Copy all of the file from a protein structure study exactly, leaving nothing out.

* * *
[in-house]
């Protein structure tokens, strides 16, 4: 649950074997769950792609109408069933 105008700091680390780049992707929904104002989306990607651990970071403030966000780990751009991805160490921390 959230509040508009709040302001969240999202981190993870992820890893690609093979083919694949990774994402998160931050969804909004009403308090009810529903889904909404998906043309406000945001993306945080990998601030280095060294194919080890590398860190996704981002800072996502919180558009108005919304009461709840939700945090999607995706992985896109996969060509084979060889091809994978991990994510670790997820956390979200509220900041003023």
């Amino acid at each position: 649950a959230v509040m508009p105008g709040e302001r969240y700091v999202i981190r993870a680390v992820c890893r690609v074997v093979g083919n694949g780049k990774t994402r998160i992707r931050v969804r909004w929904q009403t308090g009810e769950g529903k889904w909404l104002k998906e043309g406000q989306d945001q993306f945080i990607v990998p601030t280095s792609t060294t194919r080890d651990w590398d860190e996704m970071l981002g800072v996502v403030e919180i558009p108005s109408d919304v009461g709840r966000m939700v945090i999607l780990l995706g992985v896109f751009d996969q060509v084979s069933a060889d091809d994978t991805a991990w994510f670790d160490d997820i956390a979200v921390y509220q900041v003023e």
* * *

[in-house]
């Protein structure tokens, strides 16, 4: 649950074997769950792609109408069933 105008700091680390780049992707929904104002989306990607651990970071403030966000780990751009991805160490921390 959230509040508009709040302001969240999202981190993870992820890893690609093979083919694949990774994402998160931050969804909004009403308090009810529903889904909404998906043309406000945001993306945080990998601030280095060294194919080890590398860190996704981002800072996502919180558009108005919304009461709840939700945090999607995706992985896109996969060509084979060889091809994978991990994510670790997820956390979200509220900041003023």
């Amino acid at each position: 649950a959230v509040m508009p105008g709040e302001r969240y700091v999202i981190r993870a680390v992820c890893r690609v074997v093979g083919n694949g780049k990774t994402r998160i992707r931050v969804r909004w929904q009403t308090g009810e769950g529903k889904w909404l104002k998906e043309g406000q989306d945001q993306f945080i990607v990998p601030t280095s792609t060294t194919r080890d651990w590398d860190e996704m970071l981002g800072v996502v403030e919180i558009p108005s109408d919304v009461g709840r966000m939700v945090i999607l780990l995706g992985v896109f751009d996969q060509v084979s069933a060889d091809d994978t991805a991990w994510f670790d160490d997820i956390a979200v921390y509220q900041v003023e």